Uterine Balloon Tamponade
UBTs are a medical device for the treatment of post-partum hemorrhage, the largest direct cause of maternal mortality worldwide. UNICEF is working to make these life-saving devices available to save mothers’ lives.
Post-partum hemorrhage – severe bleeding in childbirth – is the largest direct cause of maternal mortality globally, taking the lives of 130,000 women every year.
Many of these deaths can be prevented with commercially available products and interventions. However, these are often not accessible in low- and middle-income countries, where 99 per cent of these deaths occur.
The Uterine Balloon Tamponade (UBT) is one such device. Used as part of a series of treatment options, it is inserted inside the uterus by a trained health care provider and inflated to compress blood vessels to stop the hemorrhaging and stabilize the woman.
The devices are proven to save lives, reduce the need for surgical interventions and blood transfusions and prevent unnecessary hysterectomies and disabilities in women.
In April 2021, the World Health Organization (WHO) recommended UBTs for the treatment of post-partum hemorrhage. However, they are still widely unavailable in many countries, with most commercial devices prohibitively expensive, ranging from $US125 to $350 for one-time use.
An estimated 130,000 mothers lose their lives from post-partum hemorrhage every year, which remains the largest direct cause of maternal mortality.
A newborn whose mother dies in childbirth is 46 times more likely die within their first month of life.
UNICEF Côte d’Ivoire found a 95 per cent success rate in UBTs stopping post-partum hemorrhage.
UNICEF is now working with UNFPA to increase access to medical UBT devices. This includes introducing a medical UBT into the UNICEF and UNFPA Supply Catalogues and creating inter-agency technical materials, such as training guides and job aids, to support sustainable integration into health programmes.
Both agencies are also working together to develop joint technical specifications to assess UBTs with the aim of making a range of appropriate devices available, including low-cost options, to suit different country contexts.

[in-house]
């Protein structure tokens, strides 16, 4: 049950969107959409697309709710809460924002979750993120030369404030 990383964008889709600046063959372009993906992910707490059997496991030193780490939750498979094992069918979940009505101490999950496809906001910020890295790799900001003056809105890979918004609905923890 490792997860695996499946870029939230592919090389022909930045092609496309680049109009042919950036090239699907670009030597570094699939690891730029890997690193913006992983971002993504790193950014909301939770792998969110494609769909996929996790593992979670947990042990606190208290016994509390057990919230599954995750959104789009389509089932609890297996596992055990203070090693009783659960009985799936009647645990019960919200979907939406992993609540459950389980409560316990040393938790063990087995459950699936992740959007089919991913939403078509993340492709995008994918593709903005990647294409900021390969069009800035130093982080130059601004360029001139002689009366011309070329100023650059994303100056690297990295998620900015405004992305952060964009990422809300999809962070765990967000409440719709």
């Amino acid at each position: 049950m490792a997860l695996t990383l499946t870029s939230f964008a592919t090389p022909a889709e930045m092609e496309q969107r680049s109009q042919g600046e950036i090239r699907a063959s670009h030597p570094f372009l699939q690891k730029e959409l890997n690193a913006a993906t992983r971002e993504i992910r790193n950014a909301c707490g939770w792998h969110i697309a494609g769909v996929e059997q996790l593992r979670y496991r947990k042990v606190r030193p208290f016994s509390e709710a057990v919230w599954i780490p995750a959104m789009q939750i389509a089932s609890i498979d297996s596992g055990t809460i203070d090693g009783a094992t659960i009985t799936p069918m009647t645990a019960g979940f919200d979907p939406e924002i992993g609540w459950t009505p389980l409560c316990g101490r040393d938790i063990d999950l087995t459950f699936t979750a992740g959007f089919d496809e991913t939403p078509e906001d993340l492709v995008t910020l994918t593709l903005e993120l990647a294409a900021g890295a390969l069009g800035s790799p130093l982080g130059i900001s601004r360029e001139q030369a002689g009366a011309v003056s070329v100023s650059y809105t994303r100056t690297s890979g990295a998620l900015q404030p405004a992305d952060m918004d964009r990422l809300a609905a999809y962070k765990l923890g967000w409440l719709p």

“It's a perfect [device] that handles bleeding well and is easy to install. At the end of 24 hours after its installation, unless there are other complications, the life of the patient is saved.”
Through increased access to UBTs, UNICEF can save mothers’ lives and lower maternal mortality rates, in line with Sustainable Development Goal 3: Good health and wellbeing.
Greater access to UBTs will help prevent unnecessary disability and hysterectomies in women who suffer post-partum hemorrhage in childbirth.
UNICEF will also be able to ensure more newborns grow up with their mother, providing the best start in life and reducing neonatal mortality rates.
Case study: Local innovation leading the way
Côte d'Ivoire: After giving birth to twins, Fatoumata (pictured left) suffered post-partum hemorrhage. She was rapidly losing blood and fast intervention was essential to save her life.
Health workers were able to stop the bleeding using a UBT kit. The device was available thanks to a UNICEF Côte d'Ivoire programme which introduced improvised UBTs to 96 per cent of referral hospitals in the country.
Initially the UNICEF Côte d'Ivoire Country Office reached out to Supply Division to procure the product. However, UBTs were not available in the Catalogue at this time, so they procured a low-cost version locally, which includes a catheter and a condom.
UNICEF Côte d'Ivoire found a 95 per cent success rate in UBTs stopping post-partum hemorrhage. The innovative product has now been scaled nationally to save women’s lives and ensure newborns have the best start in life.
Now UNICEF Supply Division is working to introduce medical UBTs into the Supply Catalogue. If scaled it could save thousands of lives and lower maternal mortality rates.